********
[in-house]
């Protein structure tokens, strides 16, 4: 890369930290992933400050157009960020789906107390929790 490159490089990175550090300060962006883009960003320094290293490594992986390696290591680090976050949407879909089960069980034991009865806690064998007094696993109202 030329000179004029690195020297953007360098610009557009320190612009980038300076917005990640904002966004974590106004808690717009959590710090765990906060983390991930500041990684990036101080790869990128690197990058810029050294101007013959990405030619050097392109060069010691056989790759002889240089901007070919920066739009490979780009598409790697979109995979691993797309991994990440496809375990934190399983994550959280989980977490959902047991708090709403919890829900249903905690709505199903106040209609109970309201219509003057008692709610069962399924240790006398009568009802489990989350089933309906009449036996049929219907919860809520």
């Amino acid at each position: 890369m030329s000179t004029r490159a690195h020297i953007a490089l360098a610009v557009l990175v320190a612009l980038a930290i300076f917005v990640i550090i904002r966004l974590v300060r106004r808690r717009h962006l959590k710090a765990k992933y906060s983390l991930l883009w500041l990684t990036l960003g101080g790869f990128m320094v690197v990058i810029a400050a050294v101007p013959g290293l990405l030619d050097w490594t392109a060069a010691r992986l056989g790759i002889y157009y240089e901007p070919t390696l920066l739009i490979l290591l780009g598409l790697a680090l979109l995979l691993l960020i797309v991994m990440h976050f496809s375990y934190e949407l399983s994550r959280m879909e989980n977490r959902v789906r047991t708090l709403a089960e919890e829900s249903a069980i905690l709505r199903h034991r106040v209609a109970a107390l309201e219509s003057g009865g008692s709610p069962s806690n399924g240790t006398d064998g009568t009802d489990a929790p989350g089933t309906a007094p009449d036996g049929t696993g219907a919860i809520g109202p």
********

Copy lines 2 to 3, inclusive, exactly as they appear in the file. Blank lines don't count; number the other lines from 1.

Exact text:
């Protein structure tokens, strides 16, 4: 890369930290992933400050157009960020789906107390929790 490159490089990175550090300060962006883009960003320094290293490594992986390696290591680090976050949407879909089960069980034991009865806690064998007094696993109202 030329000179004029690195020297953007360098610009557009320190612009980038300076917005990640904002966004974590106004808690717009959590710090765990906060983390991930500041990684990036101080790869990128690197990058810029050294101007013959990405030619050097392109060069010691056989790759002889240089901007070919920066739009490979780009598409790697979109995979691993797309991994990440496809375990934190399983994550959280989980977490959902047991708090709403919890829900249903905690709505199903106040209609109970309201219509003057008692709610069962399924240790006398009568009802489990989350089933309906009449036996049929219907919860809520």
């Amino acid at each position: 890369m030329s000179t004029r490159a690195h020297i953007a490089l360098a610009v557009l990175v320190a612009l980038a930290i300076f917005v990640i550090i904002r966004l974590v300060r106004r808690r717009h962006l959590k710090a765990k992933y906060s983390l991930l883009w500041l990684t990036l960003g101080g790869f990128m320094v690197v990058i810029a400050a050294v101007p013959g290293l990405l030619d050097w490594t392109a060069a010691r992986l056989g790759i002889y157009y240089e901007p070919t390696l920066l739009i490979l290591l780009g598409l790697a680090l979109l995979l691993l960020i797309v991994m990440h976050f496809s375990y934190e949407l399983s994550r959280m879909e989980n977490r959902v789906r047991t708090l709403a089960e919890e829900s249903a069980i905690l709505r199903h034991r106040v209609a109970a107390l309201e219509s003057g009865g008692s709610p069962s806690n399924g240790t006398d064998g009568t009802d489990a929790p989350g089933t309906a007094p009449d036996g049929t696993g219907a919860i809520g109202p």